Initially, I was planning to simply place a group of names here and explain why I think they could rank in the Top 50 next year, or perhaps even push through to the monthly Top 25 updates during the year (when prospects in the majors don’t count or may already have exhausted their eligibility).
Instead, I thought I’d break it up into two sections: One, the most likely minor leaguers to reach the big leagues (whether it be in 2020 or not), and those with the most upside, offering the best chance to take the bigger leap forward in 2020 and beyond.
To avoid listing pretty much every single minor league player in the Seattle Mariners farm system right now, there will be a few interesting players that go unmentioned here. It’s also worth noting I did not automatically list every recent international signing, though it may be warranted in a lot of cases.
Reminder: These names are in >addition to the Top 50, and just because they aren’t noted here OR on the Top 50 doesn’t mean I think they’re bad player and/or cannot make the majors. One has to draw the line somewhere, right?
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Highest Probability Major Leaguers
Luis Liberato, OF
Liberato, 24, is a very good athlete whose tools suggest a chance to play a lot in the majors, but the development to game skills hasn’t taken off just yet.
While it’s unlikely he ends up a regular, the physical gifts keep Liberato in pro ball and could get him to the big leagues in his mid-20s.
Joe Rizzo, 3B
Rizzo is the opposite of Liberato; he’s not a great athlete but the skill portion of his game is solid, and his defense has gotten better the past two years, perhaps making him playable at third base. The issue is the bat.
While he rebounded from a bad 2018 (.241/.303/.321) to hit .295/.354/.423 — amid some swing adjustment, and in a repeat of the Cal League at age 21 — it’s still very difficult to project enough power to profile as an everyday third baseman. Maybe he’s Juan Uribe, but so far that’s all the upside I see.
Darren McCaughan, RHR
Easy low-90s, has touched 95 mph, slightly low three-quarters slot with an average slider that flashes better. It would not be a surprise if McCaughan saw the majors in 2020.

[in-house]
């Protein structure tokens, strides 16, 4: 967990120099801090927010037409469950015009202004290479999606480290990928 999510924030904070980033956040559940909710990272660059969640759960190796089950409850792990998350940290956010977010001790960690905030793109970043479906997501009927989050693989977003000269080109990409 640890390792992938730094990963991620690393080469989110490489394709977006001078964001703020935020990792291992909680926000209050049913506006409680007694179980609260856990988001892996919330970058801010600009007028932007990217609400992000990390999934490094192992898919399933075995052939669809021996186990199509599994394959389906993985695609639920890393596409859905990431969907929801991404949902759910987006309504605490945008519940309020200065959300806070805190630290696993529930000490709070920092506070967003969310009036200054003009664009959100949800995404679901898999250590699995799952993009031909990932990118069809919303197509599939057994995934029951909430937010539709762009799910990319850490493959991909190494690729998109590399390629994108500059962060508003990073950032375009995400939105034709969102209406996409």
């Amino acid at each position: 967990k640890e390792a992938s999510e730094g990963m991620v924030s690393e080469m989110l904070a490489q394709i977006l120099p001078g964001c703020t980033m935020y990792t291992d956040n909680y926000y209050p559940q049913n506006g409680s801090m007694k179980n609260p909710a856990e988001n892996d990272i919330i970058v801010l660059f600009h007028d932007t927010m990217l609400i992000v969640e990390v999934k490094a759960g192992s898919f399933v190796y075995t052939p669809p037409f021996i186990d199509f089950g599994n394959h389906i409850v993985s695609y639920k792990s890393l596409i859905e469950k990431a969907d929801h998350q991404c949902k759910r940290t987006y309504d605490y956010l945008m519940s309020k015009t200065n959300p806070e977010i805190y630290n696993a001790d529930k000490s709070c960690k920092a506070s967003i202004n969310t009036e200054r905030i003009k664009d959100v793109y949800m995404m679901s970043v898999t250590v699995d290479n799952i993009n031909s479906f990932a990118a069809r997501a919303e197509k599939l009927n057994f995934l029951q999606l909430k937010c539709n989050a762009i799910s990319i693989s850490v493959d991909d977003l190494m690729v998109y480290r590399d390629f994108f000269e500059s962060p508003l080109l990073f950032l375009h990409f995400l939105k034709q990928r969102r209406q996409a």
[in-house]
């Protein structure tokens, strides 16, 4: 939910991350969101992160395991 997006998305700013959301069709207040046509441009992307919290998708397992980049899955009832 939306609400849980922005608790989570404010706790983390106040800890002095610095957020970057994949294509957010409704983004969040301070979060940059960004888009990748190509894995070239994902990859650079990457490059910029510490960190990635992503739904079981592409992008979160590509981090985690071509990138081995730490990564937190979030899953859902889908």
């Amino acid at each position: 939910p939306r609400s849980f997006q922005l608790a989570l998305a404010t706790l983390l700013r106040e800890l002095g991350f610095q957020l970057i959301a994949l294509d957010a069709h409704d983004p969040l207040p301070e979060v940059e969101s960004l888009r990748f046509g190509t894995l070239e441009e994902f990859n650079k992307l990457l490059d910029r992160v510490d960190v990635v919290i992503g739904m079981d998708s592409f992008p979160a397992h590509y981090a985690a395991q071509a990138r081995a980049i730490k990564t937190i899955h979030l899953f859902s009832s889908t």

Ian McKinney, LHP
One of the more interesting arms in the system that narrowly missed the Top 50 and could easily have made the Top 40. The 25-year-old McKinney sits 88-91 mph with average command and control, but offers a plus curveball and good deception, inducing strong swinging-strike rates (12.6%) and a 4-1 K/BB rate in Double-A Arkansas in 2019.
He’s undersized at 5-foot-11 and has not displayed a present average changeup, but if he were shortened up in a relief role, there’s probably room for him to sit 90-93 and get through multiple innings with the breaking ball.
Sam Haggerty, UT2
Haggerty is a non-shortstop utility option with no power but has produced good OBPs in the minors. He also offers plus speed and has very good hands and overall defensive instincts that travels well to the outfield.
Haggerty will have to make more consistent contact for the raw OBP skills to play in the majors.
Phillips Valdez, RHR
Valdez sits 92-94 with a four-seam fastball, setting up an average slider and changeup that each offer promise to be more. He’s already 28, so time is of the essence, but he’s started, relieved and has a chance to miss bats. He’s also on the 40-man roster, giving him a leg up on some others in the trek to the majors.
Jack Anderson, RHR
Anderson, 26, was dominant in Arkansas last year with a submarine slot, tremendous sink on the fastball and a slider that plays.